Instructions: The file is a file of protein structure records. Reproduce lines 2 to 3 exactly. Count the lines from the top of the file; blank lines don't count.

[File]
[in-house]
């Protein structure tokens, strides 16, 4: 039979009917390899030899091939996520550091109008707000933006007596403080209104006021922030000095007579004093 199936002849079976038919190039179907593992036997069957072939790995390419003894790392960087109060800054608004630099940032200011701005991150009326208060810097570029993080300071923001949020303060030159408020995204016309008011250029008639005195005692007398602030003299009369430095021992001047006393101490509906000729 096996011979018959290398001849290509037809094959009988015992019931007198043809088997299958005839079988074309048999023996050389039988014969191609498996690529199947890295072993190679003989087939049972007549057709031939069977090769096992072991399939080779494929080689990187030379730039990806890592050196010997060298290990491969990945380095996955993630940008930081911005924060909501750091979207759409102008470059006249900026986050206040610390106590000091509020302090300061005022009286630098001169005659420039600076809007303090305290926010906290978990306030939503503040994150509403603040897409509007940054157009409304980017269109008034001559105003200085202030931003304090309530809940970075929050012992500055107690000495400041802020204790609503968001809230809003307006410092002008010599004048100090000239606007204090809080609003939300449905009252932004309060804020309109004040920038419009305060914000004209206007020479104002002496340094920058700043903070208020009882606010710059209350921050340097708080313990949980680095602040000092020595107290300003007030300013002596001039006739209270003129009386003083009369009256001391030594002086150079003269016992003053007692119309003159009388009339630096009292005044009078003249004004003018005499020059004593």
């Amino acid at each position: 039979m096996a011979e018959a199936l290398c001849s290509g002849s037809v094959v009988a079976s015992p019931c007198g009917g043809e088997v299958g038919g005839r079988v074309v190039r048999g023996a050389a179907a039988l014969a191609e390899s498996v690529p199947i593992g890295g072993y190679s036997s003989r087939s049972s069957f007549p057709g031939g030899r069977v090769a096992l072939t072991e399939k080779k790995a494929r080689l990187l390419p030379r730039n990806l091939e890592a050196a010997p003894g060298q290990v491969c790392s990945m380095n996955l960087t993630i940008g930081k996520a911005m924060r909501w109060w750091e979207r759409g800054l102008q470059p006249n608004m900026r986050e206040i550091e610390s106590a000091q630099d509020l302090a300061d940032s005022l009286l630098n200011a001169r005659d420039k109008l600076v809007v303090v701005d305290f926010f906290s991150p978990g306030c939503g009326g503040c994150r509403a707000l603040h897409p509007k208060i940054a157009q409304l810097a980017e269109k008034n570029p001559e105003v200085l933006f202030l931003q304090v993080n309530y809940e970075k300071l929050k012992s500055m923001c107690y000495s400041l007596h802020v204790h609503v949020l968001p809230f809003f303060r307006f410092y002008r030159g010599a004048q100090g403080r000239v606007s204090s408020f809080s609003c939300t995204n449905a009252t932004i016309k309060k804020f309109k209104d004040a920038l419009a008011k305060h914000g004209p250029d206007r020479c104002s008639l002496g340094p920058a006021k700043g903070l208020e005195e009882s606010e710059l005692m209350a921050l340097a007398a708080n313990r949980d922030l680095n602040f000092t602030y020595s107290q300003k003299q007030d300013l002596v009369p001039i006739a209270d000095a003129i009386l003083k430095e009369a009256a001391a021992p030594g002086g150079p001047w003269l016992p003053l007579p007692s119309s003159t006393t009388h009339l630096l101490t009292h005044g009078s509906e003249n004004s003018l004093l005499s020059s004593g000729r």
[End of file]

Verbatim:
């Protein structure tokens, strides 16, 4: 039979009917390899030899091939996520550091109008707000933006007596403080209104006021922030000095007579004093 199936002849079976038919190039179907593992036997069957072939790995390419003894790392960087109060800054608004630099940032200011701005991150009326208060810097570029993080300071923001949020303060030159408020995204016309008011250029008639005195005692007398602030003299009369430095021992001047006393101490509906000729 096996011979018959290398001849290509037809094959009988015992019931007198043809088997299958005839079988074309048999023996050389039988014969191609498996690529199947890295072993190679003989087939049972007549057709031939069977090769096992072991399939080779494929080689990187030379730039990806890592050196010997060298290990491969990945380095996955993630940008930081911005924060909501750091979207759409102008470059006249900026986050206040610390106590000091509020302090300061005022009286630098001169005659420039600076809007303090305290926010906290978990306030939503503040994150509403603040897409509007940054157009409304980017269109008034001559105003200085202030931003304090309530809940970075929050012992500055107690000495400041802020204790609503968001809230809003307006410092002008010599004048100090000239606007204090809080609003939300449905009252932004309060804020309109004040920038419009305060914000004209206007020479104002002496340094920058700043903070208020009882606010710059209350921050340097708080313990949980680095602040000092020595107290300003007030300013002596001039006739209270003129009386003083009369009256001391030594002086150079003269016992003053007692119309003159009388009339630096009292005044009078003249004004003018005499020059004593």
């Amino acid at each position: 039979m096996a011979e018959a199936l290398c001849s290509g002849s037809v094959v009988a079976s015992p019931c007198g009917g043809e088997v299958g038919g005839r079988v074309v190039r048999g023996a050389a179907a039988l014969a191609e390899s498996v690529p199947i593992g890295g072993y190679s036997s003989r087939s049972s069957f007549p057709g031939g030899r069977v090769a096992l072939t072991e399939k080779k790995a494929r080689l990187l390419p030379r730039n990806l091939e890592a050196a010997p003894g060298q290990v491969c790392s990945m380095n996955l960087t993630i940008g930081k996520a911005m924060r909501w109060w750091e979207r759409g800054l102008q470059p006249n608004m900026r986050e206040i550091e610390s106590a000091q630099d509020l302090a300061d940032s005022l009286l630098n200011a001169r005659d420039k109008l600076v809007v303090v701005d305290f926010f906290s991150p978990g306030c939503g009326g503040c994150r509403a707000l603040h897409p509007k208060i940054a157009q409304l810097a980017e269109k008034n570029p001559e105003v200085l933006f202030l931003q304090v993080n309530y809940e970075k300071l929050k012992s500055m923001c107690y000495s400041l007596h802020v204790h609503v949020l968001p809230f809003f303060r307006f410092y002008r030159g010599a004048q100090g403080r000239v606007s204090s408020f809080s609003c939300t995204n449905a009252t932004i016309k309060k804020f309109k209104d004040a920038l419009a008011k305060h914000g004209p250029d206007r020479c104002s008639l002496g340094p920058a006021k700043g903070l208020e005195e009882s606010e710059l005692m209350a921050l340097a007398a708080n313990r949980d922030l680095n602040f000092t602030y020595s107290q300003k003299q007030d300013l002596v009369p001039i006739a209270d000095a003129i009386l003083k430095e009369a009256a001391a021992p030594g002086g150079p001047w003269l016992p003053l007579p007692s119309s003159t006393t009388h009339l630096l101490t009292h005044g009078s509906e003249n004004s003018l004093l005499s020059s004593g000729r």